If you are actually worrying about this you probably aren't. ;)

Golly gosh I hope not.

I don't know if you've noticed, but I've seen a LOT of threads here where very well meaning new nurses that are trying really hard to be good and successful still make a mistake that could get them fired or end their career. In my working life (which spans about 20 years already and is outside of the medical field) I've made some mistakes that have damaged equipment, cost money or angered someone. But in a hospital, mistakes can kill people.

In a local hospital, a nurse was recently in the papers for exposing almost 500 patients to HIV and hepatitis over a couple of years due to improper use/sanitation of a piece of equipment. Did she know better, should she have known better, did anyone else notice she was doing it wrong?

I don't know. But this is the sort of thing that makes me have that 2nd glass of wine before bed some nights.

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nursel56 has 25+ years experience and specializes in peds//ambulatory care/HH-private duty.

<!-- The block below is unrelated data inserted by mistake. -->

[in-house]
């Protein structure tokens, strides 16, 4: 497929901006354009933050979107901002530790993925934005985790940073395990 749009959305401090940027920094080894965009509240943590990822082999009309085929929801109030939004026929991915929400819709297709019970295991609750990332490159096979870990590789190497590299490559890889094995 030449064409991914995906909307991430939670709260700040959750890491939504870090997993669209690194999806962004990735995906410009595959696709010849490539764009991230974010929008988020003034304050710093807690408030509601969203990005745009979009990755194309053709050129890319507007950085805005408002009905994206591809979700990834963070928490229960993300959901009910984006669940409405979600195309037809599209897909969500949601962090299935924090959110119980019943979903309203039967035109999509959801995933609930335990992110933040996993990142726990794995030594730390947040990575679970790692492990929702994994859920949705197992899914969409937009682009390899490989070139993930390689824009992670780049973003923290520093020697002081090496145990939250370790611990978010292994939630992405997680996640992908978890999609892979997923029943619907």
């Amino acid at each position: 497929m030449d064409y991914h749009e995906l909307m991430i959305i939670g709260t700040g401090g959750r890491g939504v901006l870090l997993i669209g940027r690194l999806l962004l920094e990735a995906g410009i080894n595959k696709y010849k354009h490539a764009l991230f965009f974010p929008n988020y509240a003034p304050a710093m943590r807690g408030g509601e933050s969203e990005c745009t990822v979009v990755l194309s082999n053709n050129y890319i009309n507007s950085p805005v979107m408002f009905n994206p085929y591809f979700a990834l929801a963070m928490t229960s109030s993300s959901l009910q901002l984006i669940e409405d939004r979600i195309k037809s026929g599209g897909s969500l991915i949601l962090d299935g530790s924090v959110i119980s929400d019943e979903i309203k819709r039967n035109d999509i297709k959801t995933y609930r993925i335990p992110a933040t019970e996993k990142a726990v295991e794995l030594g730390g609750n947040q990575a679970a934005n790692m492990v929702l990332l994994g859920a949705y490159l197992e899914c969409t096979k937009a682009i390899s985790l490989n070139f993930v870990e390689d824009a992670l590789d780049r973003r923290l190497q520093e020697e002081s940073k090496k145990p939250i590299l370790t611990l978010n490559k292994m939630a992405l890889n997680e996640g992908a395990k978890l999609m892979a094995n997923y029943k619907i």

1 Follower; 43,281 Visitors; 6,653 Posts

I only read the first page of this thread, sorry.

I'm in school right now, and fwiw, there are SO MANY students there that I believe will turn out just like the NG the OP talked about. I see a lot of "I'm so brilliant and awesome and everyone hates me for it" attitude already. They have real problems (such as not showing up for lecture, not doing the homework, not studying, failing tests and turning in college papers that might as well be written by a seven year old), but it just never 'clicks' with them why they're having a hard time in a class while the person next to them is in the top 10%. Hopefully, the actual nursing program will shake some of these out, or maybe it will wake them up and they will work it out and be great.